Real EstateBrokerage

Groundhog Day: Opendoor keeps growing and losing money

The company's unerring money-losing growth comes amid the implosion of chief iBuying rival Zillow

The more things change in iBuying, the more they stay the same. Opendoor again announced major revenue growth in the third quarter as the iBuyer hit the gas on cash purchases and subsequent resale of homes.

Company revenue soared 91% from the second quarter to $2.3 billion, and Opendoor sold 5,988 homes, a 72% leap from the prior quarter.

However, the San Francisco-headquartered outfit could not leverage a historically fantastic housing market to turn a profit, posting a $57 million net income loss.

Opendoor has lost money every quarter since becoming a publicly traded company in late 2020. The business’s losses total $421 million in the first nine months of 2021. That compares to a $199 million in the first nine months of 2020, a period when operations were partially paused amid the coronavirus pandemic.

There was, ahem, a bit of a backdrop to Opendoor’s earnings call on Wednesday. The company’s main rival Zillow shockingly announced a wind-down of its iBuying arm one week earlier, deeming its home price forecaster “too volatile.”

In the flurry of examinations and postmortems on Zillow, Opendoor has, by comparison, come off as a fiscally responsible company. For example, an analysis from Mike DelPrete indicated that while Zillow wildly overpaid for homes in Phoenix and Atlanta, Opendoor forked over market value.

The earning’s report, meanwhile, revealed that Opendoor ramped up its purchases almost as quickly as Zillow. The company bought 15,181 homes in quarter three. That’s a 79% hike from the second quarter.

Opendoor now has 17,164 homes on its books. The iBuyer lists these homes on its balance sheet as a $6.4 billion asset.

On the company’s earnings call, Opendoor CEO Eric Wu said nothing at all about the company’s net loss and gave limited remarks about the downfall of Opendoor’s chief rival.

The CEO spoke very broadly to investors and the public:

“We’re in a generational shift in housing from offline to online.”

“Our value proposition is resonating.”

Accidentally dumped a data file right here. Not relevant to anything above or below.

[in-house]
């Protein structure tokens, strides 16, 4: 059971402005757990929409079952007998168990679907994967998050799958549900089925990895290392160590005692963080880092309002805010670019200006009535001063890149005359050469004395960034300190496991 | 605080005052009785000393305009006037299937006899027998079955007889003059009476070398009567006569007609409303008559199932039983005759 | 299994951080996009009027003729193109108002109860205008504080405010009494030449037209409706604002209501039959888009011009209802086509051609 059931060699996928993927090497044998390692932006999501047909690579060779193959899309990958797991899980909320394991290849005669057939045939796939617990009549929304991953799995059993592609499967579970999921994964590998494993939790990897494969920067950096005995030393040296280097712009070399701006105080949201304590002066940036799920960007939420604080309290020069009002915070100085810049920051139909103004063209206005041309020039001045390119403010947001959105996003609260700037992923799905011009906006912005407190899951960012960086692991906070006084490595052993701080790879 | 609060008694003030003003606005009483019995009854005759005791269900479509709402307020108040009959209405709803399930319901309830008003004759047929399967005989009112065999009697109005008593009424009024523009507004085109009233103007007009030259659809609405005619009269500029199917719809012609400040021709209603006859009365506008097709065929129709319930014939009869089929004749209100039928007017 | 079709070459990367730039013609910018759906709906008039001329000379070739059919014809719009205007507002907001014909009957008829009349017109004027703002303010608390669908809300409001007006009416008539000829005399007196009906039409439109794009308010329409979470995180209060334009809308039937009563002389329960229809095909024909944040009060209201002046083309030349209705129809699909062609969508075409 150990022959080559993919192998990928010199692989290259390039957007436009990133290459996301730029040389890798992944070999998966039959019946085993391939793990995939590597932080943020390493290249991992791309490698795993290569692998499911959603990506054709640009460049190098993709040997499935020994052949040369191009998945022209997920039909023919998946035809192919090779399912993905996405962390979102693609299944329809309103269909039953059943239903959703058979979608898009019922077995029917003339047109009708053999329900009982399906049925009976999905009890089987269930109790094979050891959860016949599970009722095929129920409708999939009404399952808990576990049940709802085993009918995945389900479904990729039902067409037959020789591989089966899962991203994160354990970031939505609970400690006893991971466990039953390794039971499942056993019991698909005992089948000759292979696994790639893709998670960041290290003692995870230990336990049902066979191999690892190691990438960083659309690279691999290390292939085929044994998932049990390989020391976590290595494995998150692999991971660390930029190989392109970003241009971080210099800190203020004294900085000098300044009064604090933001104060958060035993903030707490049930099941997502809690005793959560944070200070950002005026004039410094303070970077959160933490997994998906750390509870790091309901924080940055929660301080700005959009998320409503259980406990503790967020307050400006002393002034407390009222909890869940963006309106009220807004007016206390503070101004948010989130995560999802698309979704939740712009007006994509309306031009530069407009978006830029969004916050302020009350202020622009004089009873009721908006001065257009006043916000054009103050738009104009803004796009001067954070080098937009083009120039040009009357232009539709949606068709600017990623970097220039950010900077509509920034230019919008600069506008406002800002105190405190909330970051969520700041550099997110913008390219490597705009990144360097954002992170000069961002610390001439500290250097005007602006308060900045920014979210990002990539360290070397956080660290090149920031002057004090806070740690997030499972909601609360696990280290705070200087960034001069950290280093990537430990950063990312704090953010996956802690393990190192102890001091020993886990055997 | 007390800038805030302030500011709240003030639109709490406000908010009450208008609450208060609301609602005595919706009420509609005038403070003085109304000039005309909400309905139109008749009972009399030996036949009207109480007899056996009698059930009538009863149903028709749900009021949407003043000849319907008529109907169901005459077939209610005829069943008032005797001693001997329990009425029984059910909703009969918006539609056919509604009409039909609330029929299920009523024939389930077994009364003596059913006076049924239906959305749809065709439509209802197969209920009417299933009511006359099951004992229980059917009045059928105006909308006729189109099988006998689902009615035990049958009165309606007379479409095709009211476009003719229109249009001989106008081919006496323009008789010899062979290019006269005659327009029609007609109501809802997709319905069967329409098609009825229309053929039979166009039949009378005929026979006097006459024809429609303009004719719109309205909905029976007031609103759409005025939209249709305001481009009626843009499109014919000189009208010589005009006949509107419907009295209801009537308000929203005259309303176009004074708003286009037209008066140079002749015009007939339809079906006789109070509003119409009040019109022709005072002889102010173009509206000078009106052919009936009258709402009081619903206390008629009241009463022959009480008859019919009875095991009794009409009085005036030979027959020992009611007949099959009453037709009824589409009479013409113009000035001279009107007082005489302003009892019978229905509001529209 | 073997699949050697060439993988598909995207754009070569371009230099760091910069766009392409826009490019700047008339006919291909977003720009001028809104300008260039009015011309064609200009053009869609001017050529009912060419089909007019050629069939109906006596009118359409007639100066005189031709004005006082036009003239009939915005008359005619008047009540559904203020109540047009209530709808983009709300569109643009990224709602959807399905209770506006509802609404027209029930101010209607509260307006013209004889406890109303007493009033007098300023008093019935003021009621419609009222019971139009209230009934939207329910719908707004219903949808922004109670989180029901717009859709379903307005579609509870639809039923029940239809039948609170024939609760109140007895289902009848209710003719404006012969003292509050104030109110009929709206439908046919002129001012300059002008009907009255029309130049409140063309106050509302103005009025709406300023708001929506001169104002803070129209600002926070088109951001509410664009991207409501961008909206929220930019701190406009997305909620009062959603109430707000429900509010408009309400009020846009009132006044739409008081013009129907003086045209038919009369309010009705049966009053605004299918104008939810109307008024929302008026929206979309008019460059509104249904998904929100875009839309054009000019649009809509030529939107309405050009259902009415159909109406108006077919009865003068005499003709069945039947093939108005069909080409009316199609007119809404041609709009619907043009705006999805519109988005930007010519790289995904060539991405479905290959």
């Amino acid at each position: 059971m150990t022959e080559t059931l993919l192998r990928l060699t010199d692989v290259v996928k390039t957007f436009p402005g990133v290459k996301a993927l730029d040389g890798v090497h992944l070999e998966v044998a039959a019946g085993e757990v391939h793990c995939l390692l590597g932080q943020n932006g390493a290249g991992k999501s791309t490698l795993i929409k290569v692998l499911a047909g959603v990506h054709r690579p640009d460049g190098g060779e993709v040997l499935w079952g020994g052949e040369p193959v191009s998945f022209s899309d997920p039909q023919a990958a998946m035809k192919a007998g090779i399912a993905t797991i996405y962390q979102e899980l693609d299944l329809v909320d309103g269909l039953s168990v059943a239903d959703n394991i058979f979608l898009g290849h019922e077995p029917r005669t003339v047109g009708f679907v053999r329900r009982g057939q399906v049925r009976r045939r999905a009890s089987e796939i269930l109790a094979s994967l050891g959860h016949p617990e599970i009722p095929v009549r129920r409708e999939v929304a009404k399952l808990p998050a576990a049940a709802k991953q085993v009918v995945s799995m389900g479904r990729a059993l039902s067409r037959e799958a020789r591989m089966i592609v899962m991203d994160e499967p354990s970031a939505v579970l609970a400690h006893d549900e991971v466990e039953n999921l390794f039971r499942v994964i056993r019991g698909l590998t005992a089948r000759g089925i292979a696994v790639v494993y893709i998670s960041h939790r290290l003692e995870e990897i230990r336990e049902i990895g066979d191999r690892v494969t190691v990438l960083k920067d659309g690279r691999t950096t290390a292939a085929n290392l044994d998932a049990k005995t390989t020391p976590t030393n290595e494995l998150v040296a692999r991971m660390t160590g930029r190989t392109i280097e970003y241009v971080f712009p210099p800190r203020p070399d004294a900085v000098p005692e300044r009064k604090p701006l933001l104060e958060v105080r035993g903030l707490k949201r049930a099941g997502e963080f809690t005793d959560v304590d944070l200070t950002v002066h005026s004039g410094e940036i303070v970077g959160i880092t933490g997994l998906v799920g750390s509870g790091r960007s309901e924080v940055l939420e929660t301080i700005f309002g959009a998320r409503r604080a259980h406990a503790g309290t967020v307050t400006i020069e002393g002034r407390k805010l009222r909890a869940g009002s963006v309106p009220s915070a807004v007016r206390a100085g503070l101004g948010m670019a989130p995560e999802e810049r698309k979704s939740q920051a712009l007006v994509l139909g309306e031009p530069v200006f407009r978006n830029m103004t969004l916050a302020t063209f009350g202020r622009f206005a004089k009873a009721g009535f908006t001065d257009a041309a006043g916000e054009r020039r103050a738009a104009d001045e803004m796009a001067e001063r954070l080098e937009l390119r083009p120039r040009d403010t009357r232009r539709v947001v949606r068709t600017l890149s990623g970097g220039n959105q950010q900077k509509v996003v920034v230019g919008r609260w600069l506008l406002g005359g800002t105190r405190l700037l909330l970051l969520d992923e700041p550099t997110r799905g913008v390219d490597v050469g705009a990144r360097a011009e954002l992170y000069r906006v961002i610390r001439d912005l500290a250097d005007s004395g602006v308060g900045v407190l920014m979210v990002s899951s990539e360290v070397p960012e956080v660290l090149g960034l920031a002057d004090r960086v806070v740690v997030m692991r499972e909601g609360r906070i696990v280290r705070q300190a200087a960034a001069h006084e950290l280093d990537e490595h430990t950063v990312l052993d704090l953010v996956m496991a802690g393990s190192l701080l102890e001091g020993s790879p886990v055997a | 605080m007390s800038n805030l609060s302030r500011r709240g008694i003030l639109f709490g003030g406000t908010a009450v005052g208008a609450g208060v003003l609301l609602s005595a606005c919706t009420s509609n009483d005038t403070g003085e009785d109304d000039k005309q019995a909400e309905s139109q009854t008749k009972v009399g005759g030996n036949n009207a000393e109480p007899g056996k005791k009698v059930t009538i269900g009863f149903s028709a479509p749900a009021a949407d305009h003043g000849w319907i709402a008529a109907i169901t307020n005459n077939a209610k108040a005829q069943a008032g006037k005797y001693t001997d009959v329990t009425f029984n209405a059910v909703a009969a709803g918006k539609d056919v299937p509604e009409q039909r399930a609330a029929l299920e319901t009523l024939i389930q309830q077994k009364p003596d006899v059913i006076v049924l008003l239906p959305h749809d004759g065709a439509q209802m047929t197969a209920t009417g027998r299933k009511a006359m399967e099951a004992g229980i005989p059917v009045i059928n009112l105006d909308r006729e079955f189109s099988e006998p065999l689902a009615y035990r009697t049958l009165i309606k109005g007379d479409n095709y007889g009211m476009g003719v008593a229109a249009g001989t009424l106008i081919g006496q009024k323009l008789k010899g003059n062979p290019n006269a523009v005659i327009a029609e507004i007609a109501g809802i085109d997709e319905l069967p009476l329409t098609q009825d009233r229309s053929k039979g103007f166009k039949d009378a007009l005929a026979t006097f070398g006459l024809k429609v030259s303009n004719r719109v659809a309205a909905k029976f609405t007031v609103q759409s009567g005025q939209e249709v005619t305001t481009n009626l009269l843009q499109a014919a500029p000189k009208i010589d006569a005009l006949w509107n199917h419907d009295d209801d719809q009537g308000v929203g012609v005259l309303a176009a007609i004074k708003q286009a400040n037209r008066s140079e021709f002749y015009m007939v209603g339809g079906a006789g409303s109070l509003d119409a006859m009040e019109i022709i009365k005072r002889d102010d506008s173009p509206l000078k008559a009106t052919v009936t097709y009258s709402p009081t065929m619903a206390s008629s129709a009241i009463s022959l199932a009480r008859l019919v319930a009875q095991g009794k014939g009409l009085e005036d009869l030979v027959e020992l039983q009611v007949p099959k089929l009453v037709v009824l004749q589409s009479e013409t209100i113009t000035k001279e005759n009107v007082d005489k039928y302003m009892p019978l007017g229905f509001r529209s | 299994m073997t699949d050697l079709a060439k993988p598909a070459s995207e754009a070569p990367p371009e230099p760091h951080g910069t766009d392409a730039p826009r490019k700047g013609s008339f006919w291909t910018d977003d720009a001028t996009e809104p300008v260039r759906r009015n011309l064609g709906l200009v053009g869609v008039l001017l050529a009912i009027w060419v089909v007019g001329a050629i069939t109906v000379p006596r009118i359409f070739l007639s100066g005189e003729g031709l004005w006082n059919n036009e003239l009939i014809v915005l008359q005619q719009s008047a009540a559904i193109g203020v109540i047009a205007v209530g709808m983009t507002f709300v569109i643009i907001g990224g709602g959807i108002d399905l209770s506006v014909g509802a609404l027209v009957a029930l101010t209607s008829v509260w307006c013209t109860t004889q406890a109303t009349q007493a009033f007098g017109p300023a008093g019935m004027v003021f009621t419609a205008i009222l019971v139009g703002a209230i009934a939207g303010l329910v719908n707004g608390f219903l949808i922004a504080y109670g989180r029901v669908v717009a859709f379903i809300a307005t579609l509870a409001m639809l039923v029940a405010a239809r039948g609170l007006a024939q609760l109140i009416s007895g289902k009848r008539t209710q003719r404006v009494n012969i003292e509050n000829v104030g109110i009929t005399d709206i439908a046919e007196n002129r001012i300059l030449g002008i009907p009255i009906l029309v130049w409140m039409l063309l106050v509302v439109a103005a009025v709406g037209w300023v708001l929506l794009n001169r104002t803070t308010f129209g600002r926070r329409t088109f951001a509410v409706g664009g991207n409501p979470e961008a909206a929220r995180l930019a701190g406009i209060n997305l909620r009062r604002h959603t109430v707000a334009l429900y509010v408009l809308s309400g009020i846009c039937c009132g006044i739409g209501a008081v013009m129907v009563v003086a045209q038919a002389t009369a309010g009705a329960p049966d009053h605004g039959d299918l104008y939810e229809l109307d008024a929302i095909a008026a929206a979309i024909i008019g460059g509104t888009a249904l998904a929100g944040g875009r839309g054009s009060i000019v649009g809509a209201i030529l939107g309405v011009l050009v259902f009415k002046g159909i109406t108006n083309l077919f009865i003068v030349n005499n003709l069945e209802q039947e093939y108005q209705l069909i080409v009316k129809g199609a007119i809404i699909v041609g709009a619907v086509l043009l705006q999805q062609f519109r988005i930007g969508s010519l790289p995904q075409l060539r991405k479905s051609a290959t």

“We need to meet customer’s expectations of a sale that is simple, certain and fast.”

Details were mostly left for Carrie Wheeler, the company’s Chief Financial Officer.

Wheeler said that responsible risk management is “embedded in the company’s DNA,” and that the company has conservative home price appreciation estimates, in order to perhaps avoid what befell Zillow.

Wheeler discussed several times Opendoor’s “buy box,” which is the company’s ability to confidently price a greater range of homes. This evolution of the company’s pricing model, Wheeler said, has helped enable Opendoor to expand into more than 40 markets and purchase somewhat more expensive homes.

Wheeler forecasted Opendoor expanding its revenue again in the fourth quarter despite a seasonal housing market cooling, anticipating 39% revenue growth from quarter three. She did not discuss net income, but noted that an adjusted measurement of pre-tax, interest and depreciation income could be break even.

Perhaps the closest to addressing Opendoor’s profitability path was a question from Ygal Arounian of Wedbush Securities about ancillary services. Analysts have cited in-house mortgage lending and title insurance as a possible iBuyer move toward making money.

Wheeler did not break out any numbers on mortgage and title revenue. But she did discuss Opendoor’s recently announced acquisition of mortgage broker RedDoor, and the company’s Opendoor Complete, a new consumer platform.

Added Wu: “The end-to-end digital experience is what our customers will crave.”